Stevens' research showed fuel treatments encourage resilience to wildfires, giving forests a greater ability to withstand a burn. Under really hot, dry summer conditions this makes a powerful difference.
“If you get warmer temperatures you're going to dry out the fuels,” says Stevens. “If we want to retain forest-dominated landscapes, we don't have the choice of doing nothing, because eventually these stands are going to burn."
To preserve forests, Stevens looked to native plant diversity under each management strategy. After a high severity fire, the tree canopy is non-existent. This new high-light environment favors other species, such as shrubs and flowering plants, which crowd out young trees.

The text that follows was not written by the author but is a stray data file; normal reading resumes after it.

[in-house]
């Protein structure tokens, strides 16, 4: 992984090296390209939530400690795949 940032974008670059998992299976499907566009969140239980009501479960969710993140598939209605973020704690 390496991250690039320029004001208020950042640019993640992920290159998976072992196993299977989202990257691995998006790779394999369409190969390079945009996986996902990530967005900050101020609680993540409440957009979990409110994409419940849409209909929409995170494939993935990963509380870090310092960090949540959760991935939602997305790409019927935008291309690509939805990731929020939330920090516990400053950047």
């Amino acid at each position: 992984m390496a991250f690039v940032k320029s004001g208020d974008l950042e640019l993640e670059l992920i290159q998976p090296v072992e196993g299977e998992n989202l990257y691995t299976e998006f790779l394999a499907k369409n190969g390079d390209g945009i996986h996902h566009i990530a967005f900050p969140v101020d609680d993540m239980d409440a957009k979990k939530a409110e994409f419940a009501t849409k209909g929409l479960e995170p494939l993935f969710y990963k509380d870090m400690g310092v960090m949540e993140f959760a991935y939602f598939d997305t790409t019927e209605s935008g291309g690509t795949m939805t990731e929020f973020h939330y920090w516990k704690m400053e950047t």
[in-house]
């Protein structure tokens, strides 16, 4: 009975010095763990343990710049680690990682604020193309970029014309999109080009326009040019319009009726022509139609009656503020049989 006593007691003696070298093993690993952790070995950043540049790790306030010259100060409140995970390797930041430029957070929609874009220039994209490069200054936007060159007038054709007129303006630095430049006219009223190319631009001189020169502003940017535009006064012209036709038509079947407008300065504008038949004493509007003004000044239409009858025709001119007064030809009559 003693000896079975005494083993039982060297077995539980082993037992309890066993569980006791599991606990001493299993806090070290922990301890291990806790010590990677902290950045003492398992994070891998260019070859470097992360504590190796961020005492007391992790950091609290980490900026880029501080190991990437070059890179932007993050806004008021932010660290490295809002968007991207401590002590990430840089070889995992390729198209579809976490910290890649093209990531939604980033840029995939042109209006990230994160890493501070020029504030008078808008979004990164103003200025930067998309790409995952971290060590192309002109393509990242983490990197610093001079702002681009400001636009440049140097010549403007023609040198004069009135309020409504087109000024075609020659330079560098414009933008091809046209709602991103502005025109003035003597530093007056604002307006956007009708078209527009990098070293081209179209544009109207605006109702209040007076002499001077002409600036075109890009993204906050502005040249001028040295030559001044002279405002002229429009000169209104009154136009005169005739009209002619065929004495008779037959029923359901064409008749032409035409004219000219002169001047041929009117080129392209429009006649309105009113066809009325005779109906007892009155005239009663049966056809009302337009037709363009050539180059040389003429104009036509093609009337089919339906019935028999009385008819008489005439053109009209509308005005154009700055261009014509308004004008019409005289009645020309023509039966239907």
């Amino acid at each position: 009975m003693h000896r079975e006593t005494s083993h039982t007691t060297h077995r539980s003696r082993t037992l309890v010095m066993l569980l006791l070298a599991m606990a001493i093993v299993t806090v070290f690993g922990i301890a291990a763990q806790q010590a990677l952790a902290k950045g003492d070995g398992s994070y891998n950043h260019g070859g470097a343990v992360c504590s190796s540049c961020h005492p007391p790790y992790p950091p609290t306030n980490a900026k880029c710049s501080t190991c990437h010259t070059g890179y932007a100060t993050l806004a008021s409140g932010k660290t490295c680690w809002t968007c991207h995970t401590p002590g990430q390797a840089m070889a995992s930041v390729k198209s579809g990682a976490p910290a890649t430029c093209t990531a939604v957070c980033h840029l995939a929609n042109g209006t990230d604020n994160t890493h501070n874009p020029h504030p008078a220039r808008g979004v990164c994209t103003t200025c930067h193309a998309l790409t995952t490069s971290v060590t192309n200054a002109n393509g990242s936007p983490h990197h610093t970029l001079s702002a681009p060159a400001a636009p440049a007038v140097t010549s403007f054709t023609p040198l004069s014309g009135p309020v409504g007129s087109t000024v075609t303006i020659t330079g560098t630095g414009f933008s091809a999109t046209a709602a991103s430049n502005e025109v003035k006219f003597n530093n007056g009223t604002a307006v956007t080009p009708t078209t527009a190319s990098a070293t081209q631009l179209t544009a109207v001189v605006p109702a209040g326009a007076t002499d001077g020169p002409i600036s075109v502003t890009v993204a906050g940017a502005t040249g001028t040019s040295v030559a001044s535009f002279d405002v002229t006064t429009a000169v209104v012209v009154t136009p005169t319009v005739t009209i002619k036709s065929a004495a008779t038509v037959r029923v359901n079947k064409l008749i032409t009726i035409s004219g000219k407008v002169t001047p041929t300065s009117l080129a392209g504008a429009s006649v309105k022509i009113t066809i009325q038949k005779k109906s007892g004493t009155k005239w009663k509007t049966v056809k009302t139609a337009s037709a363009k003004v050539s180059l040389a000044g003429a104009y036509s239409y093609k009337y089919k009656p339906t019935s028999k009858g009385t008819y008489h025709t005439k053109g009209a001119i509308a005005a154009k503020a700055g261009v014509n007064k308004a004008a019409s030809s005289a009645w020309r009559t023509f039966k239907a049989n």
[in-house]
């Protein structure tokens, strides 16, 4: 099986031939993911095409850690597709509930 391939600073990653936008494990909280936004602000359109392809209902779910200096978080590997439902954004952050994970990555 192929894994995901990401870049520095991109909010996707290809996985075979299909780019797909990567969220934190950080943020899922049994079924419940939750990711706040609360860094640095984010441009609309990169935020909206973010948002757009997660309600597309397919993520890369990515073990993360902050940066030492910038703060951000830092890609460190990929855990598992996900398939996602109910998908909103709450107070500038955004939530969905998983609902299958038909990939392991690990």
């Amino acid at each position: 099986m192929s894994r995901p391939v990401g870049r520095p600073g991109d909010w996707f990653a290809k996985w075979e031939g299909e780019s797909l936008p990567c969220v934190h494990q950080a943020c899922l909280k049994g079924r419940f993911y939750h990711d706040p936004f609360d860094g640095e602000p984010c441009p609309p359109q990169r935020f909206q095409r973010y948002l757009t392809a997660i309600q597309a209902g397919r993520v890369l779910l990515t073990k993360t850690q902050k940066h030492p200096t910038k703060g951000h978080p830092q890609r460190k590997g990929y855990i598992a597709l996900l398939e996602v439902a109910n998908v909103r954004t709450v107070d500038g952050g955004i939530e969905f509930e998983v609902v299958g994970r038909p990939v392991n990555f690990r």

While the treatments do protect the forest and encourage plant diversity, they are expensive and lead to uncertainty over how sensitive wildlife species are affected. Yet these areas will burn eventually, Stevens argues. The choice is either a more open forest or no forest at all.
He points out research by UC Davis ecologist Malcolm North, which shows the current pace of treatments can't keep up with the extent of Sierra forests that have been fire suppressed. The US Forest Service can treat up to 40 percent of a forest before managers must start over for follow-up treatments. The other 60 percent doesn't get touched.
“So the only real way to address that is to let the fire do the work for you,” says Stevens.